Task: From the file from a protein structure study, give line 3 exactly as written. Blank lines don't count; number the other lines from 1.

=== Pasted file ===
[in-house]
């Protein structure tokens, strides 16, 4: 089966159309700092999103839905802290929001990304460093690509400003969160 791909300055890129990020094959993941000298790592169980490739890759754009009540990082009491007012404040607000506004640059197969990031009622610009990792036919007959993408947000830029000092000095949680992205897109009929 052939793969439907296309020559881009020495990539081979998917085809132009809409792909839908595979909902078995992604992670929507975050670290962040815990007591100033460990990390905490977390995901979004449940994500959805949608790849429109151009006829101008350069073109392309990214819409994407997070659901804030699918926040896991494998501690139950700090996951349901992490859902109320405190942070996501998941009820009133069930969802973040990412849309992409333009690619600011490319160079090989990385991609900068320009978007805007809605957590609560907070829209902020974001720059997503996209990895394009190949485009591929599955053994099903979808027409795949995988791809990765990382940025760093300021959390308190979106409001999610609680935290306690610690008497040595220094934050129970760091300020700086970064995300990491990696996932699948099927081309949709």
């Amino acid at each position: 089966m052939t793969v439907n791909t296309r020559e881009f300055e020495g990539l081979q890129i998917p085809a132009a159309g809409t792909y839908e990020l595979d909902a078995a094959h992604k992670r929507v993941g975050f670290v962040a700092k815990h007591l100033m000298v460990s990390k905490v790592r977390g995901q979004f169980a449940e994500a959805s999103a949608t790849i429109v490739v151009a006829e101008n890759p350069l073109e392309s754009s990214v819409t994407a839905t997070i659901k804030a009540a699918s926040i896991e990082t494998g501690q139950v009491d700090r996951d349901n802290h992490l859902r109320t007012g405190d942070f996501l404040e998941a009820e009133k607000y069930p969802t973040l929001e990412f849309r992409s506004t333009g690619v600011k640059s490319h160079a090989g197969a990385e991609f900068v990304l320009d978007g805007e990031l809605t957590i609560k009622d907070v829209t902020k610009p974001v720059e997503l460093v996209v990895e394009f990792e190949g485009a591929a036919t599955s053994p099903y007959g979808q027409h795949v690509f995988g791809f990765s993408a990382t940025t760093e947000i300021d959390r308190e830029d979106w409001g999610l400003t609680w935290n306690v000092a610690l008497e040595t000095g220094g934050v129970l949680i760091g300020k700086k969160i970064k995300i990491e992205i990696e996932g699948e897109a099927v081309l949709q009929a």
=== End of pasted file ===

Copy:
């Amino acid at each position: 089966m052939t793969v439907n791909t296309r020559e881009f300055e020495g990539l081979q890129i998917p085809a132009a159309g809409t792909y839908e990020l595979d909902a078995a094959h992604k992670r929507v993941g975050f670290v962040a700092k815990h007591l100033m000298v460990s990390k905490v790592r977390g995901q979004f169980a449940e994500a959805s999103a949608t790849i429109v490739v151009a006829e101008n890759p350069l073109e392309s754009s990214v819409t994407a839905t997070i659901k804030a009540a699918s926040i896991e990082t494998g501690q139950v009491d700090r996951d349901n802290h992490l859902r109320t007012g405190d942070f996501l404040e998941a009820e009133k607000y069930p969802t973040l929001e990412f849309r992409s506004t333009g690619v600011k640059s490319h160079a090989g197969a990385e991609f900068v990304l320009d978007g805007e990031l809605t957590i609560k009622d907070v829209t902020k610009p974001v720059e997503l460093v996209v990895e394009f990792e190949g485009a591929a036919t599955s053994p099903y007959g979808q027409h795949v690509f995988g791809f990765s993408a990382t940025t760093e947000i300021d959390r308190e830029d979106w409001g999610l400003t609680w935290n306690v000092a610690l008497e040595t000095g220094g934050v129970l949680i760091g300020k700086k969160i970064k995300i990491e992205i990696e996932g699948e897109a099927v081309l949709q009929a």